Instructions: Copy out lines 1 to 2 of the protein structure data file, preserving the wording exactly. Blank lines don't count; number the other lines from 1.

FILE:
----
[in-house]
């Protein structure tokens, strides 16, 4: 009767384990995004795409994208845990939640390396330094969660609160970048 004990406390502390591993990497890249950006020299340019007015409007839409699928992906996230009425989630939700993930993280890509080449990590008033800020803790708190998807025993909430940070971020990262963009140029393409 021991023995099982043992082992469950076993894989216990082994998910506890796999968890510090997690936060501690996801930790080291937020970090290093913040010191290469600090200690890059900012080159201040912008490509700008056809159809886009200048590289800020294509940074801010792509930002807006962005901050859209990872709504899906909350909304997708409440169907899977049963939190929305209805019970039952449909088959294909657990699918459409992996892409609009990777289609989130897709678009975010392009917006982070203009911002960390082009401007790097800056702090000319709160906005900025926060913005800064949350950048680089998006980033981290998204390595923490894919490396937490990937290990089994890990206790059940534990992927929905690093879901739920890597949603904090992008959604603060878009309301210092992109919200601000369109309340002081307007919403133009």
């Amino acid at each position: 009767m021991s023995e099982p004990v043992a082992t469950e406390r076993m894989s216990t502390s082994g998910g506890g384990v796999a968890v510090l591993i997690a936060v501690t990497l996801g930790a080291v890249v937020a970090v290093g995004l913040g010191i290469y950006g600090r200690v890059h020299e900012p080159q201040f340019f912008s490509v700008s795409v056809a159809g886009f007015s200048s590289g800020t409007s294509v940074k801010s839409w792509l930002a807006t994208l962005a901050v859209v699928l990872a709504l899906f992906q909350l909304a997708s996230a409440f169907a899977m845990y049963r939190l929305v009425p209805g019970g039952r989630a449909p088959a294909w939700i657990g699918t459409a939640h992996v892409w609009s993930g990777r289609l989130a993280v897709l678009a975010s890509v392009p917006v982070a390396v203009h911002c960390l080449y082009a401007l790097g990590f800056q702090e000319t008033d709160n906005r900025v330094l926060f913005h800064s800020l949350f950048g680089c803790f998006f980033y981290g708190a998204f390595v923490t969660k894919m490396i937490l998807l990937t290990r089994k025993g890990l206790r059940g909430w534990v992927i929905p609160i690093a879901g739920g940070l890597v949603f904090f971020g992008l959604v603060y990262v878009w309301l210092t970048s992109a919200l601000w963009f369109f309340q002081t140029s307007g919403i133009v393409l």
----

[in-house]
């Protein structure tokens, strides 16, 4: 009767384990995004795409994208845990939640390396330094969660609160970048 004990406390502390591993990497890249950006020299340019007015409007839409699928992906996230009425989630939700993930993280890509080449990590008033800020803790708190998807025993909430940070971020990262963009140029393409 021991023995099982043992082992469950076993894989216990082994998910506890796999968890510090997690936060501690996801930790080291937020970090290093913040010191290469600090200690890059900012080159201040912008490509700008056809159809886009200048590289800020294509940074801010792509930002807006962005901050859209990872709504899906909350909304997708409440169907899977049963939190929305209805019970039952449909088959294909657990699918459409992996892409609009990777289609989130897709678009975010392009917006982070203009911002960390082009401007790097800056702090000319709160906005900025926060913005800064949350950048680089998006980033981290998204390595923490894919490396937490990937290990089994890990206790059940534990992927929905690093879901739920890597949603904090992008959604603060878009309301210092992109919200601000369109309340002081307007919403133009």